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       Gianni Bona, Giulia Genoni

        Clinica Pediatrica di Novara
      Università del Piemonte Orientale
                “A. Avogadro”
       GH Deficiency
       Turner Syndrome
OLD:   Prader-Willi Syndrome
       Chronic Renal Failure

       Small for Gestational Age
       ISS,Noonan Syndrome, SHOX
Causes of short stature according to the ESPE classification

                                               J.M. Wit. Horm Res. 2007

                      The short stature continuum
                       ranges from GHD through ISS to
                       severe primary IGFD
                           As GH secretion diminishes,
                            GHD becomes more severe.
                           As GH sensitivity decreases,
                            the degree of severe primary
                            IGFD increases.

                     Adapted from Savage MO et al. Clin Endocrinol (Oxf). 2010
             GH DEFICIENCY (GHD)
                 Nota 39 (16.10.09)

     Clinical and auxological parameters:

a) Stature < -3SD or stature < -2DS plus groth rate/yr
 < -1SD for age and gender in two different evaluations
              at a time distance of 6 months;

b) Growth rate/yr < -2SD or < -1,5 SD after 2 consecutive
            years, also without short stature;

c) Pituitary or hypotalamic malformations/lesions with a
neuroradiological demonstration or multiple pituitary
deficiencies with GHD (CPHD);


                  Nota 39 (16.10.09)

     2 different provocative tests with GH peak <10 µg/L

     GH peak <20 µg/L if one of the provocative tests
     used is GHRH + Arginine or GHRH + Pyridostigmine

                    Nocturnal GH profile
                 TURNER SYNDROME (TS)
 TS affects one in 2500 live-born females.
 The diagnosis requires the presence of characteristic physical
features in phenotypic females coupled with complete or partial absence
of the second sex chromosome, with or without cell line mosaicism.
                      CLINICAL FEATURES

                                              M.L. Davenport. J Clin Endocrinol Metab. 2010
                                                               Turner Syndrome
                       SHORT STATURE

Short stature is the most common clinical feature of TS.
The deficit in height is caused by haploinsufficiency of the short-
stature homeobox-containig gene (SHOX).

   Growth pattern:
    Mild intrauterine growth retardation;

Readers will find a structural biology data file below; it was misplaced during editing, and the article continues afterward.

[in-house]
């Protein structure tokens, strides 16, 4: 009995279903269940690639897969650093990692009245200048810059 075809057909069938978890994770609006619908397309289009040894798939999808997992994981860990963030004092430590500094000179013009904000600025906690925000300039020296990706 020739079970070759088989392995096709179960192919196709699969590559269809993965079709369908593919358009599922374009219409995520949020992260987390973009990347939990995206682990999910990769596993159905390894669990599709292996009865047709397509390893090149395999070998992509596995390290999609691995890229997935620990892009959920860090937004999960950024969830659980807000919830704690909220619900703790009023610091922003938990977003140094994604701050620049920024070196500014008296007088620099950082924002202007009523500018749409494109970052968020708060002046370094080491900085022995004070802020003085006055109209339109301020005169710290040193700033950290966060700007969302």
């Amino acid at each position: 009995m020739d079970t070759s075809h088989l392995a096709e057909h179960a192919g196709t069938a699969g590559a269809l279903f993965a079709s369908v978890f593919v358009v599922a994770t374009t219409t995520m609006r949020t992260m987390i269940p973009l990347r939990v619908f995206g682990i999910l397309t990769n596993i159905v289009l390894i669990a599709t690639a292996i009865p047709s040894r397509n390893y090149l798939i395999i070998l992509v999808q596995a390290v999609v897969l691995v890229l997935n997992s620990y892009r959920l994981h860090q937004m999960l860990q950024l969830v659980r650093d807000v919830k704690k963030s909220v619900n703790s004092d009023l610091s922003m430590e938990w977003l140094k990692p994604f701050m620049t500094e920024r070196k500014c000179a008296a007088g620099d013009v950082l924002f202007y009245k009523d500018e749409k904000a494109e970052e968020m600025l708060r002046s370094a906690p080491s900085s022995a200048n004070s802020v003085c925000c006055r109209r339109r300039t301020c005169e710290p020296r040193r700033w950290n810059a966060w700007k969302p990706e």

 Slow growth during infancy;
    Delayed onset of the chidhood component of
    Absence of the pubertal growth spurt.

  It results in an average adult stature 20 cm shorter than their
                     target height: 142-147 cm.
                                              C.A. Bondy. J Clin Endocrinol Metab. 2010
                                                      Turner Syndrome


  Since 1996 Food and Drug administration approved GH therapy in
                        Turner Syndrome

Goals of growth-promoting therapies:

 to attein a normal height for age as
early as possible;
 to reach the progress through puberty
at a normal age;
 to attain a normal adult height;
 to improve quality of life.

           0.375 mg/Kg/week
                                    Turner Syndrome

                              rhGH increases
                                final adulte
                               stature in TS.

   The age at
 initiation and
the duration of
 rhGH therapy
 are the major
    factors in
determinig the
 magnitude of
   its effect.
                  M.L. Davenport. Growth Horm IGF Res. 2006
PWS is a genetic disorder usually caused by a
microdeletion of a part of the paternal chromosome
15q11-13 (70-75%) or uniparental maternal disomy of
the same region (22%).

The estimated prevalence is 1:10.000 to 1.30.000.

Growth pattern:
 Fetal size is generally normal;
 The poor suck and lethargy result in a failure to
 Short stature is almost always present during the
second decade and lack of pubertal growth spurts
results in an average untreated height of 155 cm for
males and 148 cm for females.
                                                                                           Prader-Willi Syndrome
                                           CLINICAL DIAGNOSIS
Major Criteria
 Neonatal and infantile central hypotonia with poor suck;
 Feeding problems and/or failure to thrive in infancy;
 Onset of rapid weight gain between ages 12 months and six years, causing central obesity;
 Hyperphagia;
 Characteristic facial features: narrow bifrontal diameter, almond-shaped palpebral fissures, down-turned mouth;
 Hypogonadism manifest as: genital hypoplasia, incoplete and delayed puberty, infertility;
 Developmental delay/ mild to moderate intellectual disability/ multiple learning disabilities.